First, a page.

I recently was on a training weekend where I followed a clue trail. This trail was bound by markers and we walked at normal pace, using searching techniques to try to find the hidden clues. I found the two bottles, the stuffed dog, the golf balls, and wrapping papers. I missed the brown glove laying in the brown soil under the brown log. I missed the pile of bullets at the end of the log in the leaves. I missed the weathered map caught in the tree branches. 

I hit 65% of the possible clues from the beginning of the trail to the end. And that's when we knew exactly where the person of interest had travelled.  That meant 35% of the clues I passed over. As a matter of fact, everyone missed the bullets and casings. 15 trained searchers following the same trail, looking for clues, and not one of us found the bullets (Or the rubber ducky who was sitting in the yellow leaves).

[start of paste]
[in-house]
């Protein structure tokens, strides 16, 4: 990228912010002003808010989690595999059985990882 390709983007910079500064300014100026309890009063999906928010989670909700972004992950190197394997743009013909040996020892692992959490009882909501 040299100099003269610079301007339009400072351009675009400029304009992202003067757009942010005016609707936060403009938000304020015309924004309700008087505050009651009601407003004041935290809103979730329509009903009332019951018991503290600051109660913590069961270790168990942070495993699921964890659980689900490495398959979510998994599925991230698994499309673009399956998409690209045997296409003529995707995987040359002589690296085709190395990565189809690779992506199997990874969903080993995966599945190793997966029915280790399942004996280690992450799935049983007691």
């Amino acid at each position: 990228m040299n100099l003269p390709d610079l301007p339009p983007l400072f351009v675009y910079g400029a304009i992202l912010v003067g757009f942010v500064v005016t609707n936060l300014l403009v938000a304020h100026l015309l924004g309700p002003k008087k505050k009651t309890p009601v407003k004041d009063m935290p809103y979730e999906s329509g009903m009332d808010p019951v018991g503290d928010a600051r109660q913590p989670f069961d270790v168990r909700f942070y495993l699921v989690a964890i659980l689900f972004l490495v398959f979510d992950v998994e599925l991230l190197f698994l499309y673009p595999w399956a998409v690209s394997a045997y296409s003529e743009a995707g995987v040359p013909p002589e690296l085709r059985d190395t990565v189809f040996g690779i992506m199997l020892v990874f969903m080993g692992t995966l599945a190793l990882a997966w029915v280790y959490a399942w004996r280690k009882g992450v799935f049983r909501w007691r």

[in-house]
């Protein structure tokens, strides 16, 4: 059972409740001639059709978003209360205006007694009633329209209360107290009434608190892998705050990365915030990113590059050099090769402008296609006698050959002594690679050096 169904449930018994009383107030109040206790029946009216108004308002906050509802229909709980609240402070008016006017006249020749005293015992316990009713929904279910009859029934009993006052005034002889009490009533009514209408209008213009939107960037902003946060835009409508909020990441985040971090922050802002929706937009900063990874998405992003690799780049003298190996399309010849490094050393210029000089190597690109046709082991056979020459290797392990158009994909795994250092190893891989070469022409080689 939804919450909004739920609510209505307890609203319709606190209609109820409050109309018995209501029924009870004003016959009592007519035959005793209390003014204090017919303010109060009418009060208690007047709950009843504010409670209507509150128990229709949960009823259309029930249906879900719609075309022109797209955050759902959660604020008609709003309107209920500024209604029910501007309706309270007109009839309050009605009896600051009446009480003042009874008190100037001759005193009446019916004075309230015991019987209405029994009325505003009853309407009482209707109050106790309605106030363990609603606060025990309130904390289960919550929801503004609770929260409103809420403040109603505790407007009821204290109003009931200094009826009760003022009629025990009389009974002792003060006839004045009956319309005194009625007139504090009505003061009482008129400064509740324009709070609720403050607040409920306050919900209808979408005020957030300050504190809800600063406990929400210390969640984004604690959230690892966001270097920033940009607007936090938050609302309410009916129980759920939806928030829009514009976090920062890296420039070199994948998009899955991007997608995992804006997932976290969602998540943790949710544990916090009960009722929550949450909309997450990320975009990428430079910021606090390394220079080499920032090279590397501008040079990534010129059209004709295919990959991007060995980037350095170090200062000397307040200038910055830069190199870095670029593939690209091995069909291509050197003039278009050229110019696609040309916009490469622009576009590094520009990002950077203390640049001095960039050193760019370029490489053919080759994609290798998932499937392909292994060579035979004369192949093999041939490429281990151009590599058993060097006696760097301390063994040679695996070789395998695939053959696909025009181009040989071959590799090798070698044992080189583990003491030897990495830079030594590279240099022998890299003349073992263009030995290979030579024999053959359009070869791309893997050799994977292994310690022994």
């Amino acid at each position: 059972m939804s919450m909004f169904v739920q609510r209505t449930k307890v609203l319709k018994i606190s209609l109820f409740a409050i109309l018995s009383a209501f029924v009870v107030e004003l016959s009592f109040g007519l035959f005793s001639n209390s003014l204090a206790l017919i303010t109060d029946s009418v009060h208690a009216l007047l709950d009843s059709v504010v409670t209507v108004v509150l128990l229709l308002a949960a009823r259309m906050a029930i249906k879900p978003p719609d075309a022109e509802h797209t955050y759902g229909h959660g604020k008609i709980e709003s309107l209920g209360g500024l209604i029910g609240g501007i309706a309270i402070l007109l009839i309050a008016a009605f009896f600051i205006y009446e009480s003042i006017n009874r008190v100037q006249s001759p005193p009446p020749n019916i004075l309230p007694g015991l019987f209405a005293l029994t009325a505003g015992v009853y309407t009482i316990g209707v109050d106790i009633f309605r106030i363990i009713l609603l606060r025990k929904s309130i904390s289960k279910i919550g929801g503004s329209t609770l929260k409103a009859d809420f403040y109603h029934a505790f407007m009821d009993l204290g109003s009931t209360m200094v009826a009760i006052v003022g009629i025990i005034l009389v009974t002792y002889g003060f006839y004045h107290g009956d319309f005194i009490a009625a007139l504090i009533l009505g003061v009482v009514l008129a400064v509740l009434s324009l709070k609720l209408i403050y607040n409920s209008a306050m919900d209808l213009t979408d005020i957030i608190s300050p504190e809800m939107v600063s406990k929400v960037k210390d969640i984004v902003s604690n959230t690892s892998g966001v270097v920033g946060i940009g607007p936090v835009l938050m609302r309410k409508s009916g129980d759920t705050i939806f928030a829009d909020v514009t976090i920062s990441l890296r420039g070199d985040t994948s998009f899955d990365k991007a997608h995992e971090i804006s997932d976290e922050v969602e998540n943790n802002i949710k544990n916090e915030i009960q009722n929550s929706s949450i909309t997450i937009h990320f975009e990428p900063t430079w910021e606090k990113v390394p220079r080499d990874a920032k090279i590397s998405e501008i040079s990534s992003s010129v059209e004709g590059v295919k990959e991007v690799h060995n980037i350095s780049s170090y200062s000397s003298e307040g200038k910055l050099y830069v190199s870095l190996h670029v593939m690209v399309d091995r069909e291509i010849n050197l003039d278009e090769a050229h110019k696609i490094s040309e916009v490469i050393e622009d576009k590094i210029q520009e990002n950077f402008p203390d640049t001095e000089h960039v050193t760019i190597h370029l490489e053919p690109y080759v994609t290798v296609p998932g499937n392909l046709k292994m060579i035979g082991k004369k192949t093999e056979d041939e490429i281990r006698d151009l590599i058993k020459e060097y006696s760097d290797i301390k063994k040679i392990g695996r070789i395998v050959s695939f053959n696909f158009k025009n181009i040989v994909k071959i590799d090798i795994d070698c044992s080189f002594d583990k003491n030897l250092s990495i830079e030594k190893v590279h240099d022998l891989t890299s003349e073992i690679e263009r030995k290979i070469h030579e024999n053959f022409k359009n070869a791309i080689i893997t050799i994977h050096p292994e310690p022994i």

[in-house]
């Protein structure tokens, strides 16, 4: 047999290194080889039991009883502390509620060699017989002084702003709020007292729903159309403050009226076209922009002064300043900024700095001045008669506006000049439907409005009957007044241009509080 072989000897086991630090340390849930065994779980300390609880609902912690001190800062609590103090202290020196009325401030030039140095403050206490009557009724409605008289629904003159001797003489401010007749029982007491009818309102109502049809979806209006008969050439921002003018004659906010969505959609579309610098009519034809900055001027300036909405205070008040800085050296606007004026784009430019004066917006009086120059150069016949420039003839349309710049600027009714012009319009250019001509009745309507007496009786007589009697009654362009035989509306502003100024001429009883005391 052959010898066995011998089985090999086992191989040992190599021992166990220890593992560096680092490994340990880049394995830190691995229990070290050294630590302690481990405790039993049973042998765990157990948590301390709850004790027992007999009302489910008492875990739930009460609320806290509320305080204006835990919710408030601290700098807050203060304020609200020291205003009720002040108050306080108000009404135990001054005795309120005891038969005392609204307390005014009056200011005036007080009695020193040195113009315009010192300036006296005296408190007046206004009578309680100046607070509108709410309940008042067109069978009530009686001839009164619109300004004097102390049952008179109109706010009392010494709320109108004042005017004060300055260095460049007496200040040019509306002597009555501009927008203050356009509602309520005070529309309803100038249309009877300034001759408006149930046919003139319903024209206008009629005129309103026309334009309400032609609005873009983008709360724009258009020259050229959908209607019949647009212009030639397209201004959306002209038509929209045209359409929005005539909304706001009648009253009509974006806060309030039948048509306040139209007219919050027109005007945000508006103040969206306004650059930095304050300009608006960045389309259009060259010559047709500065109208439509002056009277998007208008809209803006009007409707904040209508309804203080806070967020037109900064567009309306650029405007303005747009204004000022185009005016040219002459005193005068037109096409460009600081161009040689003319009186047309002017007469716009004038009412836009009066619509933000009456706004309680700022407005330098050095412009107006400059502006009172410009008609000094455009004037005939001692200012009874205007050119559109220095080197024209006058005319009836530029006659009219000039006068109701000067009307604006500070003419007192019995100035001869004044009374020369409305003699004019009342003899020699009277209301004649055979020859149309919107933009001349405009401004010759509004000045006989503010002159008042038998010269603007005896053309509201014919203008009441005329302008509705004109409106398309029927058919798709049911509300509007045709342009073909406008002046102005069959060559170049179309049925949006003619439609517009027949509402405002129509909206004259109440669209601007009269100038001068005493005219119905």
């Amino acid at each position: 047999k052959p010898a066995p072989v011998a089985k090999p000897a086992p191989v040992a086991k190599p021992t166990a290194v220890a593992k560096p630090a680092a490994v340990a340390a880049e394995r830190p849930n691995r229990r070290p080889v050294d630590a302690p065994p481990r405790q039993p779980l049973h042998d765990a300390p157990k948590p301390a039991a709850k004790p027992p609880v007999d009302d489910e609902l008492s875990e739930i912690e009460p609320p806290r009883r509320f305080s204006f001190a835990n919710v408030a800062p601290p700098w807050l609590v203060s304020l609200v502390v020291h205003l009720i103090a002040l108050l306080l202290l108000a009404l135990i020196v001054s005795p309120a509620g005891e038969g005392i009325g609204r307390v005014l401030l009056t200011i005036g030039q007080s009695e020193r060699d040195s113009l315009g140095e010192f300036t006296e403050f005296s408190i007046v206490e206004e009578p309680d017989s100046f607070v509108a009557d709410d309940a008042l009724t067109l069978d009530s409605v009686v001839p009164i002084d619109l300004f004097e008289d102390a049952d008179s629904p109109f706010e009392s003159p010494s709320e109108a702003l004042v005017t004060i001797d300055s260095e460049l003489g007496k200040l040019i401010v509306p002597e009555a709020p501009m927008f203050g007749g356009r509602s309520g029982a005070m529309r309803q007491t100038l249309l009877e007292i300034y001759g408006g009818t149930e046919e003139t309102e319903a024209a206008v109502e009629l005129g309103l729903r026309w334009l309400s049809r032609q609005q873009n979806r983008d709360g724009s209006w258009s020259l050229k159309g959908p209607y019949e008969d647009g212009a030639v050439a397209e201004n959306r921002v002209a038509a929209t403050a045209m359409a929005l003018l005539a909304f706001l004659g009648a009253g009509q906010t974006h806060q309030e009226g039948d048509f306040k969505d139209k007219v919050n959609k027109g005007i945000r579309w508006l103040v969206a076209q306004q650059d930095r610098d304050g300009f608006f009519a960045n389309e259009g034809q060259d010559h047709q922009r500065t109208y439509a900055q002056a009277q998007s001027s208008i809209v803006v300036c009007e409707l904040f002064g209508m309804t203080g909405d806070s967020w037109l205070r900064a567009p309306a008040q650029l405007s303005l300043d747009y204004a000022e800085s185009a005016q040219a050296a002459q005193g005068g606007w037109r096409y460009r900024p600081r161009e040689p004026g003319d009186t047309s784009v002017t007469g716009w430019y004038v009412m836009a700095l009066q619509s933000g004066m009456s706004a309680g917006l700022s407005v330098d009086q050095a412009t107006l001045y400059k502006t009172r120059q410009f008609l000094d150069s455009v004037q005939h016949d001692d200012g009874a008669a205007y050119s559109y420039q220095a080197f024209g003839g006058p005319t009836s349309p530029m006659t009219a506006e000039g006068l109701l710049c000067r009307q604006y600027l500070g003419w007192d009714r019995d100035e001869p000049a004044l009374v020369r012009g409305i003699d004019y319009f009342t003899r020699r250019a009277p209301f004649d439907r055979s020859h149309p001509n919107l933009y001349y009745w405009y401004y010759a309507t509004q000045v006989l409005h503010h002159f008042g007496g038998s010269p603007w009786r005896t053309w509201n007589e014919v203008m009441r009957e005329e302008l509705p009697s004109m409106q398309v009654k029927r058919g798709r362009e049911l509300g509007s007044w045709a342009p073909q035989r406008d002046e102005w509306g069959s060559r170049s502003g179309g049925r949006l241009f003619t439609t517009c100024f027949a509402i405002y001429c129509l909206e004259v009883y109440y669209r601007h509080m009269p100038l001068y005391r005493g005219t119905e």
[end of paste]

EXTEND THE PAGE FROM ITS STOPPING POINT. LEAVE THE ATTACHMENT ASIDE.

Clues are going to go unfound. Every time someone goes into that area, details change. Bring a trailing or tracking dog in and that's going to have it's own set of changes. 

Another task we were sent on was to clear large areas for clues when we didn't know if someone had gone in that direction or not. We bagged, tagged, and GPS identified locations on a whole lot of trash. Some of the garbage in our sweep we could identify as weathered to a time period prior to the timeframe we were working with. But still, if you're sweeping large areas, it's a mixture of luck and experience that's going to find something of importance. I found two golf balls and a pair of glasses. Turns out the glasses weren't part of the clues that were laid -- sorry to the guy who lost his glasses, I hope he got home okay.

How you go about a sweep: